The Babafemi Ojudu Interview  (Part One): How My 12-yr-old Daughter Inspired My Decision Not To Go Back To The Senate
The Special Adviser to President Muhammadu Buhari on Political Matters, Senator Babafemi Ojudu needs to introduction.  He is a veteran journalist, a committed human rights activist, a writer of repute and a man whose head is full of ideas for the development and growth of the people and society.
Now a governorship aspirant on the platform of the All Progressives Congress (APC) for Ekiti State, Senator Ojudu in the first part of this exclusive interview with thegazellenews.com‘s team of JAMIU YISA and DARE OJELADE, speaks on what prompts him to contest for the governorship seat of his state, why he did not go back to the Senate and the activism genes running through his family.
What prompt your decision to run for the governorship seat of Ekiti State?
I decided to do so because I have seen that the state has gone down badly.
Things have gone terribly bad, and thus require someone of my status to intervene vigorously but positively and bring sanity to take place. If we don’t do so, what is bad will begin to look good to our people. People who have experienced the good time are thinning out, and it takes people like us who know what is good from what is bad to come out and say look gentle men and ladies, this how things should be done.
What is happening now is not the dream of those who fought for the creation of the state, this is not who Ekiti people are, and this is not the Ekiti that our forefathers envisage.
So I believe that I should leave my comfort zone, sacrifice my time, my resources to go out there and bail out our people. It is not about ego or position, it is a sacrifice for me to leave what I’m doing now to go and meet our people in Ekiti State and intervene positively as I have done in the past.
Talking about intervening in the past, you are one of the actors that contributed to the impeachment of this current governor during his first term in office, how did that experience inform your decision to go out against him again?
When he came the first time, he was very brutal. He was very rough with the people: there were assassinations that led to the death of some of our valuable people, people were tortured and a lot of money was stolen.
I quickly mobilized professionals like myself and we intervened and contributed resources, we penetrated his government particularly the House of Assembly. We brought the lawmakers to Lagos here, then took them back to go and impeach him. That was what we did.
We never thought that there will be a time again where he will come back to our system, but due to one mistake or the other by those who subsequently occupied the position of governor after him, he came back which is very sad enough.
Again, he doesn’t seems to have learnt a lesson: he still moves himself around garrulously, shouting on the rooftops daily saying nothing, abusing everybody both the young and the old, stealing the resources of the state, not paying salaries of workers and just taking governor to be a family business.
With these, I believe and I realise that my job is not yet done hence the need to come back again and put things in its right places.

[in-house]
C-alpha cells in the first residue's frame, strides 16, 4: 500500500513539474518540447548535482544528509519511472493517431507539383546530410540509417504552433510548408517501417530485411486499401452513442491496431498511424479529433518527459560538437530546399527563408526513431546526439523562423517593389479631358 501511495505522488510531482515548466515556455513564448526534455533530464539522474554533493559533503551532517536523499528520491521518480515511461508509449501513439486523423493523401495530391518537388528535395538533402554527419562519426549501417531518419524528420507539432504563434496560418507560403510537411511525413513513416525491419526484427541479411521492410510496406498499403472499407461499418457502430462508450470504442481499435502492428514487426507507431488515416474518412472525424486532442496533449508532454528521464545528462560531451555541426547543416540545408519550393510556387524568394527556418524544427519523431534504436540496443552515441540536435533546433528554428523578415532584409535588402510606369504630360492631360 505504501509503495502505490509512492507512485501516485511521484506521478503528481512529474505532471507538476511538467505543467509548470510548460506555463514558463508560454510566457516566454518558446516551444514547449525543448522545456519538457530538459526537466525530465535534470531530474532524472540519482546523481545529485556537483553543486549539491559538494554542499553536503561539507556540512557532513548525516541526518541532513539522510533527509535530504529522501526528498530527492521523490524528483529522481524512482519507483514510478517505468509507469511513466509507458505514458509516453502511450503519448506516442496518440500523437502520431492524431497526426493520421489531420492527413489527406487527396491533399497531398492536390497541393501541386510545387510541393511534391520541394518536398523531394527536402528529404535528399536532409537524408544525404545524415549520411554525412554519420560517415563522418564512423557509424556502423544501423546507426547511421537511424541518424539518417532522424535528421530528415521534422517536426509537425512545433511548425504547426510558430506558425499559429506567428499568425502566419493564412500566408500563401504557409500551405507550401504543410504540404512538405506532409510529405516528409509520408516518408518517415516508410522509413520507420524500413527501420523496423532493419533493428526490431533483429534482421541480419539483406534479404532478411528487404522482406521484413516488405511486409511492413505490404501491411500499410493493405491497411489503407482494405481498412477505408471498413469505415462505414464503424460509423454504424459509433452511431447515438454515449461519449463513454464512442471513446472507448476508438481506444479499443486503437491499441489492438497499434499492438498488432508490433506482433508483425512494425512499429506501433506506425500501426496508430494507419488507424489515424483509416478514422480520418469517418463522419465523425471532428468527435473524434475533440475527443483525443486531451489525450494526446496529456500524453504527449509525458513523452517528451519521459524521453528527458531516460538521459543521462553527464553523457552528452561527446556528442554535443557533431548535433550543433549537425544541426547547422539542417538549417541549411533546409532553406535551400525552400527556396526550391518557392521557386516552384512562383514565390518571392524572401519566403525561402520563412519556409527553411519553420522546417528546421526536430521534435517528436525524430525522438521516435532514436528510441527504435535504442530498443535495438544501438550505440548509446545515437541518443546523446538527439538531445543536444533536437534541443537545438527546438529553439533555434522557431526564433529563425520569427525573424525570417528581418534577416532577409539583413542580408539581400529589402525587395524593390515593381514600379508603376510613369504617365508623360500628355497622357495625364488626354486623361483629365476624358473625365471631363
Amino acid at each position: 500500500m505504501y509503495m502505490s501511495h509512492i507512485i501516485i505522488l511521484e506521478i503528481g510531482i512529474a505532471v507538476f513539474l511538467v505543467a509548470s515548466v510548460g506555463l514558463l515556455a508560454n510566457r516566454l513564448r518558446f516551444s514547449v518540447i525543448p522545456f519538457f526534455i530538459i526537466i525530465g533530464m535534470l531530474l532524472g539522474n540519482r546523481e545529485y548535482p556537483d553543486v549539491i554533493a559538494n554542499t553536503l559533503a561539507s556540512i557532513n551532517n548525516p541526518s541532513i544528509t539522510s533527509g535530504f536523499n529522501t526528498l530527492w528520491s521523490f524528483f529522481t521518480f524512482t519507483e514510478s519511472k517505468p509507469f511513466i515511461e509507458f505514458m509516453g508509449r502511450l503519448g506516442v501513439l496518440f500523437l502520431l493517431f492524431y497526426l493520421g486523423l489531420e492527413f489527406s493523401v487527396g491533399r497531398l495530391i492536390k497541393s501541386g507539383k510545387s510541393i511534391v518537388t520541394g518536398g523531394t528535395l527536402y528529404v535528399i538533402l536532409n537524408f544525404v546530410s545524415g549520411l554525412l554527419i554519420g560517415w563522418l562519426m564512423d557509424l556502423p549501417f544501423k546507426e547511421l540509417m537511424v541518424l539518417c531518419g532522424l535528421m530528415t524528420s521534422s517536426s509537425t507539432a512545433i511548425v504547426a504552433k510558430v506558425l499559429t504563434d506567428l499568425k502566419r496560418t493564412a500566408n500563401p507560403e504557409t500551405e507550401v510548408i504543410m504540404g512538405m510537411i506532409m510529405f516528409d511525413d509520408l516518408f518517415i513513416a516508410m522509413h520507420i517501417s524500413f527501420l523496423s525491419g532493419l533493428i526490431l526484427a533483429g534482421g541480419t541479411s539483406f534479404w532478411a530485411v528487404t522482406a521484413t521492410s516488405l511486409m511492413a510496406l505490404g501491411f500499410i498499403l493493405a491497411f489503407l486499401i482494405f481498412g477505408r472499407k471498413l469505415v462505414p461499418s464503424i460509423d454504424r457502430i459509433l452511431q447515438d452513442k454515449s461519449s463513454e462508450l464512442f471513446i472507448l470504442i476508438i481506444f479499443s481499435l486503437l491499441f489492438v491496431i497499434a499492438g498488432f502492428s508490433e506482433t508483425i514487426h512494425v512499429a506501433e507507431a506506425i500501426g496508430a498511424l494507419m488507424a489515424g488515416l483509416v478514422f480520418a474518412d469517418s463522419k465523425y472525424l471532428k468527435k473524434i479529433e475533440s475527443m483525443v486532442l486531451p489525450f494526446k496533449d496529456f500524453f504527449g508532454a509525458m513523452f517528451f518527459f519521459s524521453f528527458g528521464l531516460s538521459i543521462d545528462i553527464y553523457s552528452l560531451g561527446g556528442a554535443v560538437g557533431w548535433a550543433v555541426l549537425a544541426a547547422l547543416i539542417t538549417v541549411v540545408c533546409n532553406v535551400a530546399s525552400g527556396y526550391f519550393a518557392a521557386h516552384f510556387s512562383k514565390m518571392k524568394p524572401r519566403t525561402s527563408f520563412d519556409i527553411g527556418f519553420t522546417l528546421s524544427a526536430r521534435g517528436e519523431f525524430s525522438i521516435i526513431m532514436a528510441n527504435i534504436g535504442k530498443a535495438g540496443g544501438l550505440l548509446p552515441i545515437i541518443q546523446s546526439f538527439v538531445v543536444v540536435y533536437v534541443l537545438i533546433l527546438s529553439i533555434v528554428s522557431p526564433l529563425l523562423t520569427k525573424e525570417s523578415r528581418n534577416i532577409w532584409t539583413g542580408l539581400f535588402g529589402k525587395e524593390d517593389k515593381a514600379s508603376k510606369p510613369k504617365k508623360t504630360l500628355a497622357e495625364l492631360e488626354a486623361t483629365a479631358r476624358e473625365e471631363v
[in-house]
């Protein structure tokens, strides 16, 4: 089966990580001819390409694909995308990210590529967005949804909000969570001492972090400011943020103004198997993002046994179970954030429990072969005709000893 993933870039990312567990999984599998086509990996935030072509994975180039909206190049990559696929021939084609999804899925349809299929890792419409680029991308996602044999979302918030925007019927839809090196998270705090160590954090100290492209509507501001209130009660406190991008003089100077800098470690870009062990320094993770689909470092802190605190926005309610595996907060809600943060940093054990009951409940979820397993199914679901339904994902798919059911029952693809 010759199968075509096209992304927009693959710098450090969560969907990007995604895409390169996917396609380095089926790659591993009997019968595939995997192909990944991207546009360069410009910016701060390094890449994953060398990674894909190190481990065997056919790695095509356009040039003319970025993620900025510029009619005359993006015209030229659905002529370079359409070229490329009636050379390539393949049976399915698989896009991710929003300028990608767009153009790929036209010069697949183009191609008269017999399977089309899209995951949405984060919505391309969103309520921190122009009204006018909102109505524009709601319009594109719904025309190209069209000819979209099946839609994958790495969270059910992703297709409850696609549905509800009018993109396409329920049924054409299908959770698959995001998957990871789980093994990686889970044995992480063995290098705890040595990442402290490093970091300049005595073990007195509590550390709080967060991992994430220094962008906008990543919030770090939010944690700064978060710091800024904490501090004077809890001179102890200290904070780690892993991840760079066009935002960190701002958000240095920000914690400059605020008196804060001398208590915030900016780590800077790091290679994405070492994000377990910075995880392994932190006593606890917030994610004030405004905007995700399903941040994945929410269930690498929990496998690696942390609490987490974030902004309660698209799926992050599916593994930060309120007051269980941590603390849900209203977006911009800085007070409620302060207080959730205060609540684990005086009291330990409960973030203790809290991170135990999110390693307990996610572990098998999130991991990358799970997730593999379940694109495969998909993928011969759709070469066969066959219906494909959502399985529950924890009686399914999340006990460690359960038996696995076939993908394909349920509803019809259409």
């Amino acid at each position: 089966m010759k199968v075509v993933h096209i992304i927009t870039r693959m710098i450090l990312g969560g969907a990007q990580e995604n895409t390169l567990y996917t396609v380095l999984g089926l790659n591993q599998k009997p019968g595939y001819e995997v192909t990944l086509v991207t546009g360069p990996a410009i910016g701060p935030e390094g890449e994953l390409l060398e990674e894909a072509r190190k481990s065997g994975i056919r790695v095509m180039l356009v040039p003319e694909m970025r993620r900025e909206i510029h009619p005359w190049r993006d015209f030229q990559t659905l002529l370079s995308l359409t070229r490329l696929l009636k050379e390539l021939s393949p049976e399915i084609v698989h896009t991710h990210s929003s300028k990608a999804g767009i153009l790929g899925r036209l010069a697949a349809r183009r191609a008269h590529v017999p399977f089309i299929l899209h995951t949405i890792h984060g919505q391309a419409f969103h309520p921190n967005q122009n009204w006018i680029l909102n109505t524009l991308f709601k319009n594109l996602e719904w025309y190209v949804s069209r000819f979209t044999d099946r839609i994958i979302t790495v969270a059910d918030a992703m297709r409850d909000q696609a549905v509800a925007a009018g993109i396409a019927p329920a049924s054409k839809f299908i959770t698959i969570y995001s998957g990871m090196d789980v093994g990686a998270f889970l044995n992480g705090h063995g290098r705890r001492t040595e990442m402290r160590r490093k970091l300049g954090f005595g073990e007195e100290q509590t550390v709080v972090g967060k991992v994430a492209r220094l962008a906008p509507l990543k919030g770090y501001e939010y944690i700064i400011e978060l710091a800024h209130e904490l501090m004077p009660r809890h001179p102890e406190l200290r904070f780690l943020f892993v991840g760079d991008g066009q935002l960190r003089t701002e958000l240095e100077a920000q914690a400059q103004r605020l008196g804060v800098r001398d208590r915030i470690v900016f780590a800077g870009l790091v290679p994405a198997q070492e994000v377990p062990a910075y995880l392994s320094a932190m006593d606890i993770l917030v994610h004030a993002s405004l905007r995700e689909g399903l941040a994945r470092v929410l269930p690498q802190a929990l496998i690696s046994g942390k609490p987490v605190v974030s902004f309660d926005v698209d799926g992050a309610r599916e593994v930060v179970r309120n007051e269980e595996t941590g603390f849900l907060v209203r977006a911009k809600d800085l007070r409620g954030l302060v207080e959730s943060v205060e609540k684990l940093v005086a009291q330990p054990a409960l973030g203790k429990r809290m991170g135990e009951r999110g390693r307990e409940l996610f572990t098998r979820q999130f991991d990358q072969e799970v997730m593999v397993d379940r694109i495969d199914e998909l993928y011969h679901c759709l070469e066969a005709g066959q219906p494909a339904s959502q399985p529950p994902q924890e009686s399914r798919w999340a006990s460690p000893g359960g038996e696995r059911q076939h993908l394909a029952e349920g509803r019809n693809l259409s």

You were a senator for four years your performance was commendable. Why did you decide not to recontest? The general impression was that it was because you were afraid of Fayose, that was why you chickened out. How will you react to this?
No, there is no way I will be afraid of Fayose: having contributed immensely to his impeachment during his first term; and having defeated him in an election; I don’t think he is someone who in any way will make me want to run away from a battle.
I decided not to recontest for the Senate seat because I found out from my experience in the Senate that I was not productive, I was in the midst of hyenas, and I just felt that this is not where I should be found.  For me, and because of my background, I don’t enjoy the idea of waking up in the morning, picking up newspapers, going on the internet and somebody is calling me a thief, when I know I am not a thief, I don’t do any deal.
So it makes me feel very bad, anything that will damage my integrity, I run away from it. Each time when I was there, when I wake up in the morning going to the chamber I feel very sad and low, sometimes to the point of depression.
I woke up one day, my daughter who was just about 12years old then saw me that morning that I was sad and she said daddy why are you sad this morning? I replied that I am fed up with this place that I found myself. Immediately she said if you are not happy why don’t you leave the place. That really gave me something to ponder on and I made up my mind there and then that I’m not coming back to the Senate.
Then, I have barely spent two years in office as a senator; that was my mid-term. I just said I won’t go back and it never had anything to do with being afraid of Fayose.
Talking about your family, your eldest daughter, Moremi, is taking after you in the area of activism, can we say that activism runs in your family?
Yes, it is a family thing. My grandfather was in Action Group, a follower of the late Chief Obafemi Awolowo. His activism led him to being arrested and detained for 10 months in 1965 by the Ladoke Akintola administration.
Don’t forget that I was also detained by the SSS during the Abacha regime for nine months. I was in solitary confinement for the whole nine months.
My late dad was a follower of the late Doctor Nnamdi Azikwe. He was the leader of the youth wing of his party in his days, and my grandmother too was a very active UPN person. It has been a tradition in the family, I think I follow in the footsteps of my grand parents and my father and this what my daughter doing.
Watch Out for the second part soon.
Copyright: thegazellenews.com
Recommend to friends
  • gplus
  • pinterest